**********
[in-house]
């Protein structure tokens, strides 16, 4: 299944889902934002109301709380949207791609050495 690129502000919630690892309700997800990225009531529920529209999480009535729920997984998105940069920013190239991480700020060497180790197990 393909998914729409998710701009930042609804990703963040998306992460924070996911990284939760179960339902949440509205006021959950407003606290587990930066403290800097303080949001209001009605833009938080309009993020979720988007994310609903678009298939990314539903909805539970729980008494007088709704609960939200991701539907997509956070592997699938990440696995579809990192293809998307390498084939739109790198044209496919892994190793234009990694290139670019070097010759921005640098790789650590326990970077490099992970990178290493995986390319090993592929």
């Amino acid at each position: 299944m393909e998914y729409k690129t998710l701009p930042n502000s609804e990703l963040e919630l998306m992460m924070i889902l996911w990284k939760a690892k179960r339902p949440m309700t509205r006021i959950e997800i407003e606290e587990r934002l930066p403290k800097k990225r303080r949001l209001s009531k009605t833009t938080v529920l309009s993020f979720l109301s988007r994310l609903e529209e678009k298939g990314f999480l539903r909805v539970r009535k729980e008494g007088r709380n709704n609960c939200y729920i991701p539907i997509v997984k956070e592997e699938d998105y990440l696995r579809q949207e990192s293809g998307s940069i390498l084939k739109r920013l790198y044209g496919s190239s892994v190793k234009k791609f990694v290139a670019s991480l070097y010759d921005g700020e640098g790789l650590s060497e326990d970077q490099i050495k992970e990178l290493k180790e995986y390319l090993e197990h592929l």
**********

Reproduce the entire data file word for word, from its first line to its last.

[in-house]
């Protein structure tokens, strides 16, 4: 299944889902934002109301709380949207791609050495 690129502000919630690892309700997800990225009531529920529209999480009535729920997984998105940069920013190239991480700020060497180790197990 393909998914729409998710701009930042609804990703963040998306992460924070996911990284939760179960339902949440509205006021959950407003606290587990930066403290800097303080949001209001009605833009938080309009993020979720988007994310609903678009298939990314539903909805539970729980008494007088709704609960939200991701539907997509956070592997699938990440696995579809990192293809998307390498084939739109790198044209496919892994190793234009990694290139670019070097010759921005640098790789650590326990970077490099992970990178290493995986390319090993592929």
């Amino acid at each position: 299944m393909e998914y729409k690129t998710l701009p930042n502000s609804e990703l963040e919630l998306m992460m924070i889902l996911w990284k939760a690892k179960r339902p949440m309700t509205r006021i959950e997800i407003e606290e587990r934002l930066p403290k800097k990225r303080r949001l209001s009531k009605t833009t938080v529920l309009s993020f979720l109301s988007r994310l609903e529209e678009k298939g990314f999480l539903r909805v539970r009535k729980e008494g007088r709380n709704n609960c939200y729920i991701p539907i997509v997984k956070e592997e699938d998105y990440l696995r579809q949207e990192s293809g998307s940069i390498l084939k739109r920013l790198y044209g496919s190239s892994v190793k234009k791609f990694v290139a670019s991480l070097y010759d921005g700020e640098g790789l650590s060497e326990d970077q490099i050495k992970e990178l290493k180790e995986y390319l090993e197990h592929l």